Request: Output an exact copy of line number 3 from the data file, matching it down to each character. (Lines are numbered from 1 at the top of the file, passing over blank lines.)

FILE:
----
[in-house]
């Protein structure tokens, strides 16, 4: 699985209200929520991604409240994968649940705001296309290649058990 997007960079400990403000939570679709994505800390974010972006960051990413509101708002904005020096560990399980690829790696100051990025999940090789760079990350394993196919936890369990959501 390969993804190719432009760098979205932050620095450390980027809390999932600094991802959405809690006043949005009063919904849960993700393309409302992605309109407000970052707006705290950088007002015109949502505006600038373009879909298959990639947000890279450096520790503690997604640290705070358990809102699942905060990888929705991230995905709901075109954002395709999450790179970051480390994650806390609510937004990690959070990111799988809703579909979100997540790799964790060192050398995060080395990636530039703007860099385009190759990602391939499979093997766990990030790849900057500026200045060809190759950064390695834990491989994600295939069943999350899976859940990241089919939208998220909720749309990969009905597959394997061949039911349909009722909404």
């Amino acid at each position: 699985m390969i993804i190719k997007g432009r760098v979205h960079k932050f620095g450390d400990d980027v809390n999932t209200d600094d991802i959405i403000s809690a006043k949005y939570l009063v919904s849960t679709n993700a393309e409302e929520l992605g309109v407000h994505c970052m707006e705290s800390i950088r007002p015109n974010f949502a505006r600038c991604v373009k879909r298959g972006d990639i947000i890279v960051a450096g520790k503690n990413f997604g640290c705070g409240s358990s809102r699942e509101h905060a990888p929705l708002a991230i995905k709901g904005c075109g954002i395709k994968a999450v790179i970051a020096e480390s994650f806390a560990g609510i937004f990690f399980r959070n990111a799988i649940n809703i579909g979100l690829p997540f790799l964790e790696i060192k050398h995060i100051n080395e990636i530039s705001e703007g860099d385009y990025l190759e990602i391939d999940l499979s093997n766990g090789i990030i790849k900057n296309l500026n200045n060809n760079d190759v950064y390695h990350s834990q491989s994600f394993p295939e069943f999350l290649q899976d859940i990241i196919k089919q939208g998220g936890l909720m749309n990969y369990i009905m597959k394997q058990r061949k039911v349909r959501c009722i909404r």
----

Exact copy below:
């Amino acid at each position: 699985m390969i993804i190719k997007g432009r760098v979205h960079k932050f620095g450390d400990d980027v809390n999932t209200d600094d991802i959405i403000s809690a006043k949005y939570l009063v919904s849960t679709n993700a393309e409302e929520l992605g309109v407000h994505c970052m707006e705290s800390i950088r007002p015109n974010f949502a505006r600038c991604v373009k879909r298959g972006d990639i947000i890279v960051a450096g520790k503690n990413f997604g640290c705070g409240s358990s809102r699942e509101h905060a990888p929705l708002a991230i995905k709901g904005c075109g954002i395709k994968a999450v790179i970051a020096e480390s994650f806390a560990g609510i937004f990690f399980r959070n990111a799988i649940n809703i579909g979100l690829p997540f790799l964790e790696i060192k050398h995060i100051n080395e990636i530039s705001e703007g860099d385009y990025l190759e990602i391939d999940l499979s093997n766990g090789i990030i790849k900057n296309l500026n200045n060809n760079d190759v950064y390695h990350s834990q491989s994600f394993p295939e069943f999350l290649q899976d859940i990241i196919k089919q939208g998220g936890l909720m749309n990969y369990i009905m597959k394997q058990r061949k039911v349909r959501c009722i909404r």